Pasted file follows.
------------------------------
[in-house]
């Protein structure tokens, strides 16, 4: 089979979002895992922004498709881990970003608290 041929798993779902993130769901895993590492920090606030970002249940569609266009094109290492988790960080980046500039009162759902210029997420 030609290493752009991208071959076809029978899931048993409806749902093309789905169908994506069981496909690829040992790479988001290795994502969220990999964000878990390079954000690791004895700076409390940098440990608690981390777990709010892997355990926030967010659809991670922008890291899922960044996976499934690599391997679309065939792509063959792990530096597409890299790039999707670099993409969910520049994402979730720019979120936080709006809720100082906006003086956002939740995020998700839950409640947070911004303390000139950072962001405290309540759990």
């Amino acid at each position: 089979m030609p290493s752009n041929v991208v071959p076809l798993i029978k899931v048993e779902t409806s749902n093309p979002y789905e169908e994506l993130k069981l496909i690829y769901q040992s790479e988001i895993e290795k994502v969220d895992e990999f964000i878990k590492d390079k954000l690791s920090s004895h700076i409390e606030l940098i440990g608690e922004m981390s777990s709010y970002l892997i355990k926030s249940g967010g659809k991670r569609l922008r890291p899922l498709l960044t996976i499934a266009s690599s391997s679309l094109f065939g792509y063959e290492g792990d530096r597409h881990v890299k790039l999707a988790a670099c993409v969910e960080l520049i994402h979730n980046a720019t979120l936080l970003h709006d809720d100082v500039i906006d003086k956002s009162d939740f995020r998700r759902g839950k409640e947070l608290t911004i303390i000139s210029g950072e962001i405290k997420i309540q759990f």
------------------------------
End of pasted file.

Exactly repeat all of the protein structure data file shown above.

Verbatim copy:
[in-house]
């Protein structure tokens, strides 16, 4: 089979979002895992922004498709881990970003608290 041929798993779902993130769901895993590492920090606030970002249940569609266009094109290492988790960080980046500039009162759902210029997420 030609290493752009991208071959076809029978899931048993409806749902093309789905169908994506069981496909690829040992790479988001290795994502969220990999964000878990390079954000690791004895700076409390940098440990608690981390777990709010892997355990926030967010659809991670922008890291899922960044996976499934690599391997679309065939792509063959792990530096597409890299790039999707670099993409969910520049994402979730720019979120936080709006809720100082906006003086956002939740995020998700839950409640947070911004303390000139950072962001405290309540759990």
């Amino acid at each position: 089979m030609p290493s752009n041929v991208v071959p076809l798993i029978k899931v048993e779902t409806s749902n093309p979002y789905e169908e994506l993130k069981l496909i690829y769901q040992s790479e988001i895993e290795k994502v969220d895992e990999f964000i878990k590492d390079k954000l690791s920090s004895h700076i409390e606030l940098i440990g608690e922004m981390s777990s709010y970002l892997i355990k926030s249940g967010g659809k991670r569609l922008r890291p899922l498709l960044t996976i499934a266009s690599s391997s679309l094109f065939g792509y063959e290492g792990d530096r597409h881990v890299k790039l999707a988790a670099c993409v969910e960080l520049i994402h979730n980046a720019t979120l936080l970003h709006d809720d100082v500039i906006d003086k956002s009162d939740f995020r998700r759902g839950k409640e947070l608290t911004i303390i000139s210029g950072e962001i405290k997420i309540q759990f």